Submitted to: International Journal of Food Microbiology
Publication Type: Peer Reviewed Journal
Publication Acceptance Date: 9/23/2011
Publication Date: 12/15/2011
Publication URL: http://handle.nal.usda.gov/10113/56294
Citation: Kich, J.D., Coldebella, A., Mores, N., Nogueira, M.G., Cardoso, M., Fratamico, P.M., Call, J.E., Cray, P.J., Luchansky, J.B. 2011. Prevalence, distribution, and molecular characterization of Salmonella recovered from swine finishing herds and a slaughter facility in Santa Catarina, Brazil. International Journal of Food Microbiology. 151(3):307-313. Interpretive Summary: Swine carry bacterial pathogens known as Salmonella in their gastrointestinal tract, and contaminated pork and pork products can be vehicles of Salmonella infections in humans. The objective of this investigation was to determine the distribution and types of Salmonella in 12 swine finishing herds and a slaughter facility in Santa Catarina, Brazil. A total of 1,258 samples, consisting of environmental, feed, carcass, lymph node, and fecal material were collected, and 487 samples were positive for Salmonella. Analyses of the Salmonella strains recovered from the samples showed that they belonged to predominantly to a few Salmonella types, and many strains were resistant to various antibiotics used during swine production. Furthermore, using a molecular fingerprinting technique followed by analysis of the relationship between different sources of Salmonella, there was a correlation between various fingerprint types from strains recovered from different sources and swine carcass contamination. This study demonstrated the relationship of Salmonella types originating from various steps of a vertical swine production system to carcass contamination. This information can be used to design intervention strategies to prevent contaminated pork products from reaching the consumer.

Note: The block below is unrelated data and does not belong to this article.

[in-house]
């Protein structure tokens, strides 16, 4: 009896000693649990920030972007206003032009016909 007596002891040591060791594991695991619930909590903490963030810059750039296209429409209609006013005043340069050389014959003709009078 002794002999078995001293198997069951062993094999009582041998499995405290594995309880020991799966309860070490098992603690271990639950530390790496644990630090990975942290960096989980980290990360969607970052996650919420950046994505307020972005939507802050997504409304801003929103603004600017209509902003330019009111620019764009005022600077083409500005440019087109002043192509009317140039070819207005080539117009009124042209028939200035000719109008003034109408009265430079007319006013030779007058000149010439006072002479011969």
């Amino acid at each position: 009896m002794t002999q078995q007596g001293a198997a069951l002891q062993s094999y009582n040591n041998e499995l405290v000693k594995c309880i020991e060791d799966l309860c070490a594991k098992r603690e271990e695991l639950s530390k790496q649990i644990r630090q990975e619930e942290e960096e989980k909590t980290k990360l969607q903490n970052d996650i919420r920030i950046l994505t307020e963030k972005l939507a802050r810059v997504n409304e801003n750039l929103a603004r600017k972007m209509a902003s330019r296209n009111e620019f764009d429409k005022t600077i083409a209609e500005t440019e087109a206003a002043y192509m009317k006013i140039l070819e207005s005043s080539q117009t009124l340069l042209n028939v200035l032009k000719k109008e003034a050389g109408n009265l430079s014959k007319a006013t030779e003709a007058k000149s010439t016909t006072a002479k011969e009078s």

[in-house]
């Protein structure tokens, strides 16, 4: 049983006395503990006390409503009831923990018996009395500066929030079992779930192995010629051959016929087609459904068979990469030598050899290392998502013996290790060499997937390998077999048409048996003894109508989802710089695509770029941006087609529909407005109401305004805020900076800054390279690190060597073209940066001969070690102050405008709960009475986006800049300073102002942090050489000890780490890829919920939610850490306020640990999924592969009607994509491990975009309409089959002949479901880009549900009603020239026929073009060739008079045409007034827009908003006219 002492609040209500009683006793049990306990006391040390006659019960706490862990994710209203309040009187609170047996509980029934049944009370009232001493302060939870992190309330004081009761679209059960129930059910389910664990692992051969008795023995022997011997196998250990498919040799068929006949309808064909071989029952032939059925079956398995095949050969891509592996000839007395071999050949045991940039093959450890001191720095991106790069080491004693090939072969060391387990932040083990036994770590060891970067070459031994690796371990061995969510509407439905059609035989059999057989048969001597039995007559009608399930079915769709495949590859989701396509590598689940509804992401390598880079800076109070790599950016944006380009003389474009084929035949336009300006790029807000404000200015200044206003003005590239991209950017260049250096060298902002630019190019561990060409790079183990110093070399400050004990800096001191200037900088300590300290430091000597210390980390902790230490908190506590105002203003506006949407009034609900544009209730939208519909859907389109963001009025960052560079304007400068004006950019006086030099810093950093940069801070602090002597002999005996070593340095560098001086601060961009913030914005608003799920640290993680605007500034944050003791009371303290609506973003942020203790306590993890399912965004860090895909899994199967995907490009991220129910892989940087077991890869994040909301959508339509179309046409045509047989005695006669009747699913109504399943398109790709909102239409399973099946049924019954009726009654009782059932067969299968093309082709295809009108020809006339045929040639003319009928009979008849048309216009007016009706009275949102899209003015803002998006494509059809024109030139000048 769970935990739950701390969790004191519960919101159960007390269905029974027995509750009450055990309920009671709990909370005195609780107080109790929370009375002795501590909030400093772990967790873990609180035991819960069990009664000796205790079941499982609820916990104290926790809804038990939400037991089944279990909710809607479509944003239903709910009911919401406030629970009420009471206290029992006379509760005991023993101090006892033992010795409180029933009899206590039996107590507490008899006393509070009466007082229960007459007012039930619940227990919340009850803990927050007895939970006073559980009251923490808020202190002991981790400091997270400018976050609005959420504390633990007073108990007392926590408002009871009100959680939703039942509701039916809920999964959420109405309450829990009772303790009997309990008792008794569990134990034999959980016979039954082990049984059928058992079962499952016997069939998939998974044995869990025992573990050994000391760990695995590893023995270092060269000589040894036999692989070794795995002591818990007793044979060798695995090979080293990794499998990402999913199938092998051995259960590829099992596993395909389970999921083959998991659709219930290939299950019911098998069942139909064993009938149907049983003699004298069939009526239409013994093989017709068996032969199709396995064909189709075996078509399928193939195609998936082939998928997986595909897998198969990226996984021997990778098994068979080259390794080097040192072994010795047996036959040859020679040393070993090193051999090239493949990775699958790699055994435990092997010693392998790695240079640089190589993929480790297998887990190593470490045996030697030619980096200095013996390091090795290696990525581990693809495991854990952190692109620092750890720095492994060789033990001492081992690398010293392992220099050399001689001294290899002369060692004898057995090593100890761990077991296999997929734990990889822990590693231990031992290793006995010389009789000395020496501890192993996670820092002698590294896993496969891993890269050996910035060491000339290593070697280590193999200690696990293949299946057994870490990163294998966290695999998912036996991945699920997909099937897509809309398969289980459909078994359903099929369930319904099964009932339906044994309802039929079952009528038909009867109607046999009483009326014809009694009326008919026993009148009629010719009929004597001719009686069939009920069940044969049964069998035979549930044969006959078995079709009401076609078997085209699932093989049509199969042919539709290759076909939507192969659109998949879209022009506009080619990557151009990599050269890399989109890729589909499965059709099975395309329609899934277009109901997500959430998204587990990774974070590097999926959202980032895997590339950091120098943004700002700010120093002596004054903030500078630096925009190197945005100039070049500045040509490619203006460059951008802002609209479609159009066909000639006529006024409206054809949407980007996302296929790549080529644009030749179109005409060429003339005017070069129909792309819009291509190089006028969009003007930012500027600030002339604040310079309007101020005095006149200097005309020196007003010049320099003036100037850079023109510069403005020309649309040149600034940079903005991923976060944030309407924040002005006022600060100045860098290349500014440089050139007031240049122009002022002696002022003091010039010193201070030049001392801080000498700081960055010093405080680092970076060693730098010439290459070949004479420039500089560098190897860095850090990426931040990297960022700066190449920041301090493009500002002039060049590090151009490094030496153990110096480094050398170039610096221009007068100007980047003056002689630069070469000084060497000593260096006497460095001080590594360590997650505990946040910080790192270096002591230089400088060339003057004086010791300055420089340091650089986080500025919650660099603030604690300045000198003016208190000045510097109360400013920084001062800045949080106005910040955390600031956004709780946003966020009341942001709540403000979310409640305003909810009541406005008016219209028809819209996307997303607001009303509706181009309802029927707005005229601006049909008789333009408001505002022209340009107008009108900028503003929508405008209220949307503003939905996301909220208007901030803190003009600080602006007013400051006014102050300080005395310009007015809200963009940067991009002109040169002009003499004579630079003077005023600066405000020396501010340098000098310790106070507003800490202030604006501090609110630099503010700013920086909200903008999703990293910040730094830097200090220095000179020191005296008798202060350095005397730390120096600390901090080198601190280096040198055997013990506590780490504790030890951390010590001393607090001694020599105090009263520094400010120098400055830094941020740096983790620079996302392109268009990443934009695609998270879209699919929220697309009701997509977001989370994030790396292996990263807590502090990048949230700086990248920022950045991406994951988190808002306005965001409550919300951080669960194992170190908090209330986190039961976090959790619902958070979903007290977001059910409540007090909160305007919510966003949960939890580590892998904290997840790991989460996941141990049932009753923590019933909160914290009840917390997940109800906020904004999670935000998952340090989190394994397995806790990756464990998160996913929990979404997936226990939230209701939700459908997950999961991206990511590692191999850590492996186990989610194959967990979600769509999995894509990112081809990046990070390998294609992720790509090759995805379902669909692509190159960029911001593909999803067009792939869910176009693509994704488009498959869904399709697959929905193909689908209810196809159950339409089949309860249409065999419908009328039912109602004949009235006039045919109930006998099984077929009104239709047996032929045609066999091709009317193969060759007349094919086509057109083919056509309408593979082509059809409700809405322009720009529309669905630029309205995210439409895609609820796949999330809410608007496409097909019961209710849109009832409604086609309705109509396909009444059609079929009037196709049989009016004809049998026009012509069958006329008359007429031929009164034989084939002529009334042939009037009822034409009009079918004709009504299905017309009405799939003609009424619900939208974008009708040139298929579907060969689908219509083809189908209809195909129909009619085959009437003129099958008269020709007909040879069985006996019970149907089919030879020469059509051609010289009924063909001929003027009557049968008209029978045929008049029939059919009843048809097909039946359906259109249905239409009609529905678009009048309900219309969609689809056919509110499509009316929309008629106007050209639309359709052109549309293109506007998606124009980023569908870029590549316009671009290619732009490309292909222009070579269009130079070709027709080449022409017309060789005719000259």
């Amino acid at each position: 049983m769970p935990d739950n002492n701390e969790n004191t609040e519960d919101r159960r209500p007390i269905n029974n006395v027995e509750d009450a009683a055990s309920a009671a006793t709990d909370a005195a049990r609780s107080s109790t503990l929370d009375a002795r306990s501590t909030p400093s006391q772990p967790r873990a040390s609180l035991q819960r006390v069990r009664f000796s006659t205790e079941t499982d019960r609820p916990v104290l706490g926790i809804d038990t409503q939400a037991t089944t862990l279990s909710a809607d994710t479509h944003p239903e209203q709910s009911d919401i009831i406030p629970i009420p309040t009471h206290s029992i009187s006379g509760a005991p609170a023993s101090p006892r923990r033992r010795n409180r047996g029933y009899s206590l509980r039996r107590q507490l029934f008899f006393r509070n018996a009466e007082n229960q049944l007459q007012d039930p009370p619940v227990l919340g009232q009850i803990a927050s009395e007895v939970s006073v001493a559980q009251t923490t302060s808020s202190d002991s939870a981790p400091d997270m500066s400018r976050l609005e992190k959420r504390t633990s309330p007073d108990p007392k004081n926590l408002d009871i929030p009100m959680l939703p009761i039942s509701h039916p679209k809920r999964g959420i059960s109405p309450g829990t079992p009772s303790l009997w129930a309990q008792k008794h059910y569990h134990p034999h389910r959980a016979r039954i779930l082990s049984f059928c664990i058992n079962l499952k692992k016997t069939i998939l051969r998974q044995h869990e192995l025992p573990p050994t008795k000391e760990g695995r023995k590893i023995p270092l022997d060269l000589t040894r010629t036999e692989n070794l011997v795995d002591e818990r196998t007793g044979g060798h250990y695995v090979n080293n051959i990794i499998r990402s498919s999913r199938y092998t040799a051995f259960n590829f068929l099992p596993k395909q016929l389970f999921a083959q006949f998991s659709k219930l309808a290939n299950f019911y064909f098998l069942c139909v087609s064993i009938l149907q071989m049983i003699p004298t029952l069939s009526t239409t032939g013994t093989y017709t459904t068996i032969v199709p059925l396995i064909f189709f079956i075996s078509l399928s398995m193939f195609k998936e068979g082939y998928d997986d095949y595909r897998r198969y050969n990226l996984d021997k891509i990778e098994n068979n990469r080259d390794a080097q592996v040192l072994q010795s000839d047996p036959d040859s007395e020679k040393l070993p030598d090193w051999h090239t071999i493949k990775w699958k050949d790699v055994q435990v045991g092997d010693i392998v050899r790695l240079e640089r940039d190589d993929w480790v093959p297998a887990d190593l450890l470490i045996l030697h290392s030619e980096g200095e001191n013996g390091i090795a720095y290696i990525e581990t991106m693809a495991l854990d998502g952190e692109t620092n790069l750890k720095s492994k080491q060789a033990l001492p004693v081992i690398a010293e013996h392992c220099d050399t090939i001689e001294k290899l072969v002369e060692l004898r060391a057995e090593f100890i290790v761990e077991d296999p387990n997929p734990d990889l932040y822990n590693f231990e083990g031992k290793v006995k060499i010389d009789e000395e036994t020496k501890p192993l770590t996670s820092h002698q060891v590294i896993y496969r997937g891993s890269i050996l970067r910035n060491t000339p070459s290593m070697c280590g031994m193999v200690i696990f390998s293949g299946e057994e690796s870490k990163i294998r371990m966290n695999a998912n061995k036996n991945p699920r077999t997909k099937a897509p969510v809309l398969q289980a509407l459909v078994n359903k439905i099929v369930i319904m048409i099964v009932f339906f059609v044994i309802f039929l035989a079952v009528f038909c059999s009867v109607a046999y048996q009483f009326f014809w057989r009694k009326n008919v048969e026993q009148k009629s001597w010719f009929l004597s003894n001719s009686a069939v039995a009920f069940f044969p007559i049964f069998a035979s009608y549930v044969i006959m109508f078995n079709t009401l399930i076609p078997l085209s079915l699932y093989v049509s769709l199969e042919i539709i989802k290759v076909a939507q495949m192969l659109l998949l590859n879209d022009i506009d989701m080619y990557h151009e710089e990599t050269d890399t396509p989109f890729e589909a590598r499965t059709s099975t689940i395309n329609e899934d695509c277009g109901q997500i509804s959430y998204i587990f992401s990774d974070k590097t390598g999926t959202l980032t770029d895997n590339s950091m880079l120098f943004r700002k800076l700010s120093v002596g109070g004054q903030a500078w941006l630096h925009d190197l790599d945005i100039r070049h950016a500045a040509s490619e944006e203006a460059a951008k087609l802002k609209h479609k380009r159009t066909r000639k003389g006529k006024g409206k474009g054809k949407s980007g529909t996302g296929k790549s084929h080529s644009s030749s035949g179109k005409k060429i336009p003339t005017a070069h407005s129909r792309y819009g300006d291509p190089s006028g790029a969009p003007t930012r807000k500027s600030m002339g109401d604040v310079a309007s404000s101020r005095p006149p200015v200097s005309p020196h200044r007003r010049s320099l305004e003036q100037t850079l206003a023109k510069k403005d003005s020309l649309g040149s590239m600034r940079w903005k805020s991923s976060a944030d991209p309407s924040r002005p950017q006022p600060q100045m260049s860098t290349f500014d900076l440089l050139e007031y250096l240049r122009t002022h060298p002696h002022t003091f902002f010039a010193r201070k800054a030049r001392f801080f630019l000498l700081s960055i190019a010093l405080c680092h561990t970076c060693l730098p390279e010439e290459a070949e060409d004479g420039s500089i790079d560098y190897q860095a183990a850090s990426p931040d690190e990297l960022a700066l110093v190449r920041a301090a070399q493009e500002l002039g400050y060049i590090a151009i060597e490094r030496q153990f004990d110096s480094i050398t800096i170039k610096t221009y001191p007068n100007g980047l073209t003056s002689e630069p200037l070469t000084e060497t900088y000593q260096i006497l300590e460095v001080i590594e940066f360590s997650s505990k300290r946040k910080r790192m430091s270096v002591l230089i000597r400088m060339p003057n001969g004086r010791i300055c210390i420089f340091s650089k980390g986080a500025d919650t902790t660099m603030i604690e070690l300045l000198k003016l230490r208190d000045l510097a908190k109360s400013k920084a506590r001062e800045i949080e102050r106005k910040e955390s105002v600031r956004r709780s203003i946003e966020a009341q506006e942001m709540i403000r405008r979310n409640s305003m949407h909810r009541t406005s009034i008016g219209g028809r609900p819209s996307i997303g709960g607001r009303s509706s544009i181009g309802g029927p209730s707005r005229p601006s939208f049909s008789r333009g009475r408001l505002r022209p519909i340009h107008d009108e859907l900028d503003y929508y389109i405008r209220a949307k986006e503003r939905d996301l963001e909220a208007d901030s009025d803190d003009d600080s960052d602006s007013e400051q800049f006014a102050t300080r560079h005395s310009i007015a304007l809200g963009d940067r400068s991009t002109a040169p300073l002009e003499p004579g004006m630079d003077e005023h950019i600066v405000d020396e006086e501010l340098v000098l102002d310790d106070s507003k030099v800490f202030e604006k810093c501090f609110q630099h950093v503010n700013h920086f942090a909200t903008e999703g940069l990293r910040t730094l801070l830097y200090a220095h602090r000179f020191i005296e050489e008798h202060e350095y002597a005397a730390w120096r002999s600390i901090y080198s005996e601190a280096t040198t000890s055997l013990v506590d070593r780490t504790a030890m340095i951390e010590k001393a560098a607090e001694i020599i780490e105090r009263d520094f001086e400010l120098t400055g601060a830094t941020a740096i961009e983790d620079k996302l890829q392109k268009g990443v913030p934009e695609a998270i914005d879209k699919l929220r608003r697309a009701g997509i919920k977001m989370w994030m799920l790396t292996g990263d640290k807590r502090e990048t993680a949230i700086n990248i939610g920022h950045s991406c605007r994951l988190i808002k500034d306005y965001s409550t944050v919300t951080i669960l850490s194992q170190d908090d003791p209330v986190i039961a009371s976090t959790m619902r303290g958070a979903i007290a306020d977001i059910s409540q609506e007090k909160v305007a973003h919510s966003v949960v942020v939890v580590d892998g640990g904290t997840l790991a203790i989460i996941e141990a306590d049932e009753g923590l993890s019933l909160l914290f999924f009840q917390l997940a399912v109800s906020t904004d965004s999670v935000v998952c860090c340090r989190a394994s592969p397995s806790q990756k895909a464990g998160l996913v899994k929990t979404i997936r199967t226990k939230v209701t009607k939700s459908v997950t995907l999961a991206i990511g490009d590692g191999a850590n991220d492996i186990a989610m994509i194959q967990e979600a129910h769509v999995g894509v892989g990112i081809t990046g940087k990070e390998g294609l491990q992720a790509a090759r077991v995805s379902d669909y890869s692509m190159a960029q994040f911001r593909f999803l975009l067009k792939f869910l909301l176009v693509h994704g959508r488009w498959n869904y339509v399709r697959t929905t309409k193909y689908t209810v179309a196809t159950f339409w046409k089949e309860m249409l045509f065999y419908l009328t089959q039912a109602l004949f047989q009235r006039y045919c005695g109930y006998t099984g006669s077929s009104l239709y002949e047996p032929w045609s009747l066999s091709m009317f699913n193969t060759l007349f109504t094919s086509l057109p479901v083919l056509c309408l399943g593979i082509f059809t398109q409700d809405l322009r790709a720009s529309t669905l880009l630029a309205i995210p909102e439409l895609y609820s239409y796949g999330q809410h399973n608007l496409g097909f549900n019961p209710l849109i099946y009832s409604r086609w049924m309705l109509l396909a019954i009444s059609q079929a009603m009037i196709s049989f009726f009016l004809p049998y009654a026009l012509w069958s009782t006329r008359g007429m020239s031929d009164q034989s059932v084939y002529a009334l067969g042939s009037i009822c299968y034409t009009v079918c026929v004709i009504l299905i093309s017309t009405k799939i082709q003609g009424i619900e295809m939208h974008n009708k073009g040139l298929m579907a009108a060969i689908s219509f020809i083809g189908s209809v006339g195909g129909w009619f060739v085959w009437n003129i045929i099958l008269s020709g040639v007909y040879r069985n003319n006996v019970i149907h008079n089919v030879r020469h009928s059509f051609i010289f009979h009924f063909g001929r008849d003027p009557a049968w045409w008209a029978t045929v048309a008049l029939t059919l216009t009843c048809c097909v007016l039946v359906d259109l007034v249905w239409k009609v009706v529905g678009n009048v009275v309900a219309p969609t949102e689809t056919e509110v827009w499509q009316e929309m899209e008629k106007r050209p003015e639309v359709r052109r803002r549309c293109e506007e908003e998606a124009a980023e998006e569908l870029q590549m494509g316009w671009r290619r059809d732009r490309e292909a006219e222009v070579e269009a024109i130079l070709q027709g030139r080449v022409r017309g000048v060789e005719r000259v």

Technical Abstract: Swine are a reservoir for Salmonella spp., and pork and pork products are vehicles of Salmonella infections. The objective of this investigation was to determine the distribution and types of Salmonella in 12 swine finishing herds and a slaughter facility in Santa Catarina, Brazil. A total of 1,258 samples, consisting of environmental, feed, carcass, lymph node, and fecal material were collected and pre-enriched in buffered peptone water. Each sample was then enriched in both Tetrathionate and Rappaport-Vassiliadis broths. Following enrichment, a portion from each broth was plated onto Brilliant-Green and XLT4 selective agars. As appropriate, one to four isolates were selected and biochemically confirmed and serotyped. From 487 positive samples, 1,255 isolates were recovered and confirmed to be Salmonella. The distribution of positive samples was as follows: finishing pen floors 26% (16/61); feed 29% (42/143); feces 44% (52/119); pooled feces 59% (35/59); slaughter holding pens 90% (36/40); lymph nodes 46% (220/478); pre-chilled carcass surfaces 24% (24/98); and post-chilled carcass surfaces 24% (62/260). The most prevalent serovars were Typhimurium, Panama, Senftenberg, Derby, and Mbandaka. By pulsed-field gel electrophoresis, 1,071 isolates were subtyped using XbaI, and duplicate isolates were removed. From the remaining 747 isolates, 163 macrorestriction profiles (pulsotypes) were identified. Six pulsotypes were considered very frequent, occurring in 33 isolates or more. Multiple correspondence analyses (MCA) were used to analyze the relationship between different sources of Salmonella. The MCA showed correlations between pulsotypes from shedding pigs (feces), herd environment (pen floors) and subiliac and prescapular lymph nodes and between lairage and carcass surface samples before and after chilling. All sources of Salmonella investigated contributed to the carrier state; however, pre-slaughter contamination at lairage was the variable most strongly associated with carcass contamination. A total of 59 different antimicrobial resistance profiles were observed in 572 Salmonella isolates. From these isolates, 17% (97/572) were susceptible to all 15 antibiotics tested, 83% (475/572) were resistant to at least one antibiotic, and 43% (246/572) of the isolates were resistant to four or more (multi-resistant). The AmpGenKanTet profile was the most prevalent in carcass isolates and was associated with farm origin.